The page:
Internationally, the balance of power is still heavily loaded in favour of the bosses. They use this power to unleash a race to the bottom as government in the developing countries strip workers their basic rights in order to attract investments. Globalis ation - presented as both inevitable and immutable -is used to blackmail developing nations and to impose one-size-fit-all structural adjustment programmes.

This balance of power resulted in capital, including in South Africa, to be more bold and unashamed to demand more flexibility, starvation wages, and stringent macro economic policies. Yet as more governments give in to this blackmail they are not rewarded with investments and prosperous economies but face an insatiable appetite for more flexibility. The working class is therefore facing serious challenges which we must confront directly or perish.

The right wing is regrouping and element from this section of our society are refashioning their role. This was manifest in the arrogant manner in which Roelf Meyer and partners abrogated to themselves the title of civil society at their recent conference. The DA is consolidating its base and projects itself as a defender of democracy and human rights. It has become a hypocritical spokesperson for the poor. We must defeat these forces by ensuring that the democratic movement led by the ANC becomes stronge r. Building the movement is not an end in itself but a means to take the revolution forward.

I do not cite these realities in order to instil fear and inaction but to indicate that we are facing serious challenges. This congress provides a platform to discuss these challenges and develop a strategy of engagement particularly in the public sector. The development of alternatives has become a matter of life and death for the working class movement.

Here at home, we are called upon to ensure that the democratic forces are strengthened around a common programme for transformation. Against this background the recent developments within the ANC must be taken in a serious light. In our intervention we n eed to defend internal democracy within the movement, defend the movement from those who want to derail it from its mission of transformation and build stronger organisation.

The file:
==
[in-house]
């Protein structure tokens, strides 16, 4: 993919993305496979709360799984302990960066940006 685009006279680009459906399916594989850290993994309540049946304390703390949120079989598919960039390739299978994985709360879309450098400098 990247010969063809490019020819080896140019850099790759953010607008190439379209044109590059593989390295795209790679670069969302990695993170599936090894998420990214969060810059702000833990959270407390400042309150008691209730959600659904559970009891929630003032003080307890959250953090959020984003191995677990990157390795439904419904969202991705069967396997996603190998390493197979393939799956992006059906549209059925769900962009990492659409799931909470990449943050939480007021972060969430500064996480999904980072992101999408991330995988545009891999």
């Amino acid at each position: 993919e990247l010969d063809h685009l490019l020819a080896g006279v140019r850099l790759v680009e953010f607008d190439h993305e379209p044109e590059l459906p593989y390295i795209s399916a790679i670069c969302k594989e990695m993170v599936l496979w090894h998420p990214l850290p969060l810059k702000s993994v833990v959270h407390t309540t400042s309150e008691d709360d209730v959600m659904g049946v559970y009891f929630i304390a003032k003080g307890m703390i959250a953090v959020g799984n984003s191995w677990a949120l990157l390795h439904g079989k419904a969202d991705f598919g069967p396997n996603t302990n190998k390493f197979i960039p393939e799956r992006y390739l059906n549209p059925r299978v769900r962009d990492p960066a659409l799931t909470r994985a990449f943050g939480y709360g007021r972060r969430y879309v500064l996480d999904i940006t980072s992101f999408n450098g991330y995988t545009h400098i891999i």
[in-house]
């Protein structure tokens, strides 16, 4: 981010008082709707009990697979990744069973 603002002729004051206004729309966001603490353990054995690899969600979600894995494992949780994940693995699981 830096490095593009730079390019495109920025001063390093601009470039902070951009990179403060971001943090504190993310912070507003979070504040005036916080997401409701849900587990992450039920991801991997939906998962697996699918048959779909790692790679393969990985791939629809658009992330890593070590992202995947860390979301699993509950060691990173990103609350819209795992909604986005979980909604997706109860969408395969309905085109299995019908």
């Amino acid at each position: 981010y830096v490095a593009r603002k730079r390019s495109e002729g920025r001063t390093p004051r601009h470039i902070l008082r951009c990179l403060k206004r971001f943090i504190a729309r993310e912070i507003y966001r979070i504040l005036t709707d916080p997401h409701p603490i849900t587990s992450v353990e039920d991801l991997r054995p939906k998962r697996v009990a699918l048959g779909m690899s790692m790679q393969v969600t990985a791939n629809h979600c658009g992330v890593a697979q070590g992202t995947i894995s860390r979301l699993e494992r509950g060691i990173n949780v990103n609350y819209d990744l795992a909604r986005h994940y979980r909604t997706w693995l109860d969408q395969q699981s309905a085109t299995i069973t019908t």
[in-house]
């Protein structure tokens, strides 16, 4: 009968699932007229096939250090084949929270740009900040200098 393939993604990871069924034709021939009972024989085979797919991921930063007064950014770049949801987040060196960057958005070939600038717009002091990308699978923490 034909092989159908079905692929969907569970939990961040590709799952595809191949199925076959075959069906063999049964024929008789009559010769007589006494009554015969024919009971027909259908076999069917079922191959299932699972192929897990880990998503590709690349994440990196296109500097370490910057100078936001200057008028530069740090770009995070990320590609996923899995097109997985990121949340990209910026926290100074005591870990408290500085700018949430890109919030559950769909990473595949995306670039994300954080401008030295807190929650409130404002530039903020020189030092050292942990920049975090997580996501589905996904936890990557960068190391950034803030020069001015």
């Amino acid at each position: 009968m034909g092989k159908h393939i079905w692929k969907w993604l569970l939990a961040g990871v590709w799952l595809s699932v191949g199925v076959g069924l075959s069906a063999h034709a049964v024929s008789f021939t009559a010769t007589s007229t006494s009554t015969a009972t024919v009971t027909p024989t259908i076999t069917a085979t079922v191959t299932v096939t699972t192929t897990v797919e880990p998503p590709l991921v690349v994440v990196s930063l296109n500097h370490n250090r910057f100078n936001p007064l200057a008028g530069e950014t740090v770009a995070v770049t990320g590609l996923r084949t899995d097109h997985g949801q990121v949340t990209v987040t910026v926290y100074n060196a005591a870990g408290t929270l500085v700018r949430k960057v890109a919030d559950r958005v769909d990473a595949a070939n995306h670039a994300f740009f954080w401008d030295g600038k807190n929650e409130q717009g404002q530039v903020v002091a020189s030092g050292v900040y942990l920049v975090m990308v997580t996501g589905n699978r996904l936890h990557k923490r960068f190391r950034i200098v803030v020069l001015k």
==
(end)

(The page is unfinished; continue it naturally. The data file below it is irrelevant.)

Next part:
The greatest risk confronting the South African revolution is a situation where the revolution devours its children with comrade fighting comrade, feeding into paranoia and hysteria, lack of trust and suspicion of each othersí motive. Under these circums tances it becomes extremely difficult to work together as a revolutionary movement.

Even more dangerous is a situation where de facto the alliance has effectively died. In this condition it becomes academic to talk about strengthening the alliance. If we do not urgently address the problems in the alliance it will die a natural death as people lose faith in the alliance as a vehicle for change. In the current conjuncture the death of the alliance is to me synonymous with the revolution being disarmed.

Failure to address the underlying problems confronting our people, namely unemployment, poverty and inequality, pose another lethal threat to the revolution. It is imperative that visible steps are taken to address these issues. If these grievances are n ot attended to they will be used opportunistically by all shades to political opinion to cast doubt on the democratic movement.

The NDR in the current context requires that we make progress in addressing race, gender and class oppression. The CEC discussed the state of gender in our society and organisation. It noted that the democratic state has made some progress in addressing g ender inequality in our society. It also recognised that some of our affiliates are making good strides in realising gender equity. NEHAWU stands as a shining example in this regard and must be congratulated for its achievement. However, we are still far from achieving full gender equality and it is the task of the Congress to build on the achievement by designing a clear plan of action.

The revolution will be meaningless if it does not bring material benefits to the vast majority of the previously oppressed people. Our society will divide into the haves and have nots, with an elite emerging to capture the revolution for its own ends. Th erefore, the critical criteria for success must be the extent to which we address the underlying problems of our society and bring tangible benefits to the oppressed majority.

The Congress takes place in the aftermath of the COSATU Central Executive Committee. The CEC has taken a number of important decisions to address the challenges we face.

The CEC decided to step up our anti-privatisation campaign to stop the privatisation of state assets at all levels of government. A section 77 notice for a two-day national strike will be served on NEDLAC very soon. Privatisation is a threat to our jobs, quality service to the poor and to the ability of the state to play a developmental role. It has occurred in the absence of a policy and legislative framework negotiated with all key stakeholders.

The privatisation of ESKOM and other state assets would definitely place these services beyond the reach of the vast majority of poor South Africans. While it might improve the cash flow for the state, it would have a devastating long run impact on the de velopment of our society and undermine the commitment to build a better life for all.